Pope Francis names Fr. Battersby, Fr. Fisher as Detroit’s new auxiliary bishops

On Nov. 23, Pope Francis announced two new auxiliary bishops for the Archdiocese of Detroit: Bishops-designate Gerard W. Battersby, left, and Robert J. Fisher. Bishop-designate Battersby currently serves as vice rector and director of graduate seminarians at Detroit's Sacred Heart Major Seminary, as well as pastor of St. Mary of Redford Parish in Detroit, while Bishop-designate Fisher has served since 2014 as rector of the National Shrine of the Little Flower Basilica in Royal Oak.

On Nov. 23, Pope Francis announced two new auxiliary bishops for the Archdiocese of Detroit: Bishops-designate Gerard W. Battersby, left, and Robert J. Fisher. Bishop-designate Battersby currently serves as vice rector and director of graduate seminarians at Detroit’s Sacred Heart Major Seminary, as well as pastor of St. Mary of Redford Parish in Detroit, while Bishop-designate Fisher has served since 2014 as rector of the National Shrine of the Little Flower Basilica in Royal Oak.

Archbishop Vigneron praises choice of ‘two well-loved and respected priests’ to serve as bishops

DETROIT — Less than a month after the Archdiocese of Detroit found out it would be losing one of its auxiliary bishops, the Vatican announced it would be gaining two more as Pope Francis appointed Detroit priests Fr. Gerard W. Battersby and Fr. Robert J. Fisher to the episcopal ministry.

The Vatican made the announcement Nov. 23, just days after the conclusion of the archdiocese’s Synod 16, which was headed in part by outgoing Archbishop Michael J. Byrnes, who served for five years as a Detroit auxiliary and will transition to the Archdiocese of Agana, Guam, starting this week.

Archbishop Allen H. Vigneron praised the pope’s appointments of “two well-loved and respected priests” as the 29th and 30th auxiliary bishops for the archdiocese, saying they will play an important role in galvanizing the faithful to share the Gospel.

“Just days ago we celebrated Synod 16 to move the whole Catholic community in southeast Michigan forward in our efforts to ‘Unleash the Gospel,’” Archbishop Vigneron said. “Both of these new bishops bring a rich set of gifts and talents to the roles they will play in leading our community in our mission to share the good news of Jesus.”

Bishop-designate Battersby, 56, has been vice rector and dean of seminarian formation of Sacred Heart Major Seminary since 2011, also serving as pastor of Detroit’s St. Mary of Redford Parish since October 2015. Bishop-designate Fisher, 57, has served since 2014 as pastor and rector of the National Shrine of the Little Flower Basilica in Royal Oak.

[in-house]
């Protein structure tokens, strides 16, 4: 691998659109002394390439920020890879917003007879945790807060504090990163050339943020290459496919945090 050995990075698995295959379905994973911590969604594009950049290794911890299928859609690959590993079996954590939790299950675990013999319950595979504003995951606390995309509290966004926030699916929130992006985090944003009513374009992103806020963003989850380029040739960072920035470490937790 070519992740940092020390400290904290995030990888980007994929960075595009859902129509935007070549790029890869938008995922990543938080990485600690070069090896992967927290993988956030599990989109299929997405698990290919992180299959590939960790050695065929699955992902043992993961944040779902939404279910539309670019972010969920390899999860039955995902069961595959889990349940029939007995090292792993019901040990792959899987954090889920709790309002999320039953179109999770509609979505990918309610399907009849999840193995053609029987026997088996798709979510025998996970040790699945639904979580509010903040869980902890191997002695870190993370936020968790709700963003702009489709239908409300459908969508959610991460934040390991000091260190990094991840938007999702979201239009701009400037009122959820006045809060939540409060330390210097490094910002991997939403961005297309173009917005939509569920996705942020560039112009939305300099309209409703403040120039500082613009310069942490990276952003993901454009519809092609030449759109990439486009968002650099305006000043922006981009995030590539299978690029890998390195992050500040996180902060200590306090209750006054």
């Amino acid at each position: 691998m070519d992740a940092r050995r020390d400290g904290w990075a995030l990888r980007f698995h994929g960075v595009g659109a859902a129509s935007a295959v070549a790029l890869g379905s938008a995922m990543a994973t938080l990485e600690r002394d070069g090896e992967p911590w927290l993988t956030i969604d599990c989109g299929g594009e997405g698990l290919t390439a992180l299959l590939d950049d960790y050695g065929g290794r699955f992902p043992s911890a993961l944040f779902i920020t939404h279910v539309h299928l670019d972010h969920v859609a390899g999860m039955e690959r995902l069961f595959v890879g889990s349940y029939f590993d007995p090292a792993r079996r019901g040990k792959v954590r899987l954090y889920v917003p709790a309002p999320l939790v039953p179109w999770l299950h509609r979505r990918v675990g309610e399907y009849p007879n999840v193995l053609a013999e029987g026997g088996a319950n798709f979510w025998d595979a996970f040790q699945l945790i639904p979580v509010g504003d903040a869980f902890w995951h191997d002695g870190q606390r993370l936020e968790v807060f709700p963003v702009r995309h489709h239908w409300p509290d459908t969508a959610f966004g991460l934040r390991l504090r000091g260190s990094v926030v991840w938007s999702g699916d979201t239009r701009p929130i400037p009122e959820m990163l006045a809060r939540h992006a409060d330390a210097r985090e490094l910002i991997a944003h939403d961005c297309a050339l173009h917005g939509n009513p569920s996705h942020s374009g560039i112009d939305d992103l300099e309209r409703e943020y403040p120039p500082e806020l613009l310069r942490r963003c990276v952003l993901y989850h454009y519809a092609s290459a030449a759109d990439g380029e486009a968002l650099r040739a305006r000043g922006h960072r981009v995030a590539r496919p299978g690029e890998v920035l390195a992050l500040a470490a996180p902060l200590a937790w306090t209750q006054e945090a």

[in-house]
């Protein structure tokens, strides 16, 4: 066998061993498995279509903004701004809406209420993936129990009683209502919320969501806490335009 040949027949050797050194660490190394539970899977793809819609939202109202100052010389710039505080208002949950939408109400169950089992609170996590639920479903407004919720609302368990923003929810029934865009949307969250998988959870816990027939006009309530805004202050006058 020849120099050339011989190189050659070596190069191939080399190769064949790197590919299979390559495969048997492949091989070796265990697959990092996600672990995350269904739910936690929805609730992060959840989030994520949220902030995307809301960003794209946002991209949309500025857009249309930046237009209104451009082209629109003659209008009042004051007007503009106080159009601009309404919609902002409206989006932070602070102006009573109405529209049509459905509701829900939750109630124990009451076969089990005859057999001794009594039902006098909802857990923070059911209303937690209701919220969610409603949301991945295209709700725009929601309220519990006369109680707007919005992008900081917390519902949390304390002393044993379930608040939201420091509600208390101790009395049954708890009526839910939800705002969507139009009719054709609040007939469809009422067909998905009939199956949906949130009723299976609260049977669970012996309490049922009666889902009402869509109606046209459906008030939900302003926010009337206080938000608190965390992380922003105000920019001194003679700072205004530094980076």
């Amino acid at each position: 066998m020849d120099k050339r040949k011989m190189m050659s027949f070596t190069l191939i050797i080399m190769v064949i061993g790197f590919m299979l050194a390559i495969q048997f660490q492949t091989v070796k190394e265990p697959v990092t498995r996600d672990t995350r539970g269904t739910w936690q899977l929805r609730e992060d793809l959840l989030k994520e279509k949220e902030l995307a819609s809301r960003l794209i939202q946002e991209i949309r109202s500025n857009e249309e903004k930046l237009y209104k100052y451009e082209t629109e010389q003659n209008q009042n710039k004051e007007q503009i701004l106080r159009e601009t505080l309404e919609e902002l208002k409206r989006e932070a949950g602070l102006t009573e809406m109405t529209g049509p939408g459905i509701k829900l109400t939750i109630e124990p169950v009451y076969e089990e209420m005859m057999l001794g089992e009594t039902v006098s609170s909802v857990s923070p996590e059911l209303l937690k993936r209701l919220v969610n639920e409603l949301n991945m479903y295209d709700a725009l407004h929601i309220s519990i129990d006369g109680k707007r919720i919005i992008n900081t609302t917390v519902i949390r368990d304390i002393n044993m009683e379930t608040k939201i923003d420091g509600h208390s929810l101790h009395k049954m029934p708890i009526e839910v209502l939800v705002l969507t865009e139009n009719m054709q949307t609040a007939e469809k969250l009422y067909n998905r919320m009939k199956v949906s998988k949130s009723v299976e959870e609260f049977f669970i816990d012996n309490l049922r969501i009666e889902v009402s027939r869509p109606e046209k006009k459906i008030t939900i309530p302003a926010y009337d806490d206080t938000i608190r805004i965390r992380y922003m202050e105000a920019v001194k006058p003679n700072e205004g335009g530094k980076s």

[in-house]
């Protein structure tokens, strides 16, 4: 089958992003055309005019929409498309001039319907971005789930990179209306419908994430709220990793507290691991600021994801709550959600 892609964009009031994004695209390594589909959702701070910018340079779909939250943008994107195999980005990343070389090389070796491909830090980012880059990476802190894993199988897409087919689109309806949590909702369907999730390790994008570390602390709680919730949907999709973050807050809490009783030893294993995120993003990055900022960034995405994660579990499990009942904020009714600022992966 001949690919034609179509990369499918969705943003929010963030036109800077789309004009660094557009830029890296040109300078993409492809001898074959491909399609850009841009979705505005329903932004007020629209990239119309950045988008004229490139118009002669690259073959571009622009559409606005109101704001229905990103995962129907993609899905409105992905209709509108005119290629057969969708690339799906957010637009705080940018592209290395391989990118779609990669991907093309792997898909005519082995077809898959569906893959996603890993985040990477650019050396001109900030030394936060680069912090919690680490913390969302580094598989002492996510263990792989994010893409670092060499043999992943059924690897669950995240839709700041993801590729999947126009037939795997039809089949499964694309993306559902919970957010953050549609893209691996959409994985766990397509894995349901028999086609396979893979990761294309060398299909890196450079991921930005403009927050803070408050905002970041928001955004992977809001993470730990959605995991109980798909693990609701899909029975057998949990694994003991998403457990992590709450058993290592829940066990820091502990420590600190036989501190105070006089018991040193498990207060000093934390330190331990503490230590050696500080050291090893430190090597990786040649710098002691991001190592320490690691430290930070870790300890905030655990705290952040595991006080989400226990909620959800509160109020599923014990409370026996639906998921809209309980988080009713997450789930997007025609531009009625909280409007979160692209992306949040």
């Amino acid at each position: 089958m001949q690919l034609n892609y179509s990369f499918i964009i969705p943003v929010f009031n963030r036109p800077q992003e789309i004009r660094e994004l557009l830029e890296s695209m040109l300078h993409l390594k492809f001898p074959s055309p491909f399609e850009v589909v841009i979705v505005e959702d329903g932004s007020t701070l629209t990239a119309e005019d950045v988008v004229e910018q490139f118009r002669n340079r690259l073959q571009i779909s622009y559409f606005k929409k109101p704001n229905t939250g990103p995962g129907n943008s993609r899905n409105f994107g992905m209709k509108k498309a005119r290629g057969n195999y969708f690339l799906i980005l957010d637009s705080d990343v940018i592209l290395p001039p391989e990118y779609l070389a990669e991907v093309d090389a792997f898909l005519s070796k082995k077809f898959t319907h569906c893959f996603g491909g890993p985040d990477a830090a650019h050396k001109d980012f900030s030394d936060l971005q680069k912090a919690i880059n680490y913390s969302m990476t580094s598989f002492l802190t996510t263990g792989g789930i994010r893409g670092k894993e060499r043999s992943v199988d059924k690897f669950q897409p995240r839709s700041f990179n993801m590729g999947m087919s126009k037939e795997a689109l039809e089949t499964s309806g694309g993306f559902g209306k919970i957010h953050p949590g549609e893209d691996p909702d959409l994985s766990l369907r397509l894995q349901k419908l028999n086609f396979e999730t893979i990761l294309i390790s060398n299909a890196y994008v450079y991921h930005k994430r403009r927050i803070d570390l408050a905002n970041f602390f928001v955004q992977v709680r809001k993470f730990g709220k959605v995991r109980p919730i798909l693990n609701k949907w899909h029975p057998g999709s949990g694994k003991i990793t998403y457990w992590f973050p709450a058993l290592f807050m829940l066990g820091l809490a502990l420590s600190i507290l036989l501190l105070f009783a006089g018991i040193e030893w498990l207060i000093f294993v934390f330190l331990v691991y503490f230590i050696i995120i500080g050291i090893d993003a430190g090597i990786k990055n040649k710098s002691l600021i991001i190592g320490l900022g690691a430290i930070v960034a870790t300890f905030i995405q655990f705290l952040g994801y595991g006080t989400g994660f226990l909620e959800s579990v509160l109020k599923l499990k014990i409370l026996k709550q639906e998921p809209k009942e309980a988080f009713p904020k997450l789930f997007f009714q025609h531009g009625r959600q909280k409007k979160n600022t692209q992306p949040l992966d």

Auxiliary bishops serve alongside an archbishop in the administration and pastoral care of a diocese, assisting him with carrying out a bishop’s threefold ministry of teaching, sanctifying and governing.

Archbishop Vigneron said the two men each will bring something unique to the episcopate, citing their distinctive backgrounds in different ministries of the Church.

Bishop-designate Battersby, he said, “is a gentle but ardent priest, with a particular love for those on the peripheries, a pastor who, because of his exemplary service, has been an outstanding model and mentor for seminarians at Sacred Heart Major Seminary.”

Bishop-designate Battersby will become the first Detroit bishop certified through the seminary’s groundbreaking graduate program in the New Evangelization — which he also helps oversee as the seminary’s vice rector.

Archbishop Vigneron said the new bishop’s “experience of forming priests for the New Evangelization gives him a strong foundation for supporting all his brother priests in our mission.”

Likewise, the archbishop said Bishop-designate Fisher is among “the most respected members of the Detroit presbyterate.”

“He has given remarkable service as pastor in some of the most challenging assignments in the archdiocese, most recently at the National Shrine of the Little Flower Basilica,” Archbishop Vigneron said. “His particular dedication to the apostolate of our Catholic schools will be especially helpful in our efforts to make our schools centers for forming missionary disciples.”

The new bishops-designate shared their surprise and gratefulness at the news, each expressing a desire to serve the Detroit church with humility, grace and a servant’s heart.

“I would like to thank God and His Holiness Pope Francis for this inestimable blessing,” Bishop-designate Battersby said in a statement. “It is with joy and confidence in Jesus Christ that I accepted the Holy Father’s invitation to be a co-worker of his in the apostolic ministry. I would also like to thank His Excellency Archbishop Vigneron, who has been truly a good shepherd and a sterling exemplar to me.”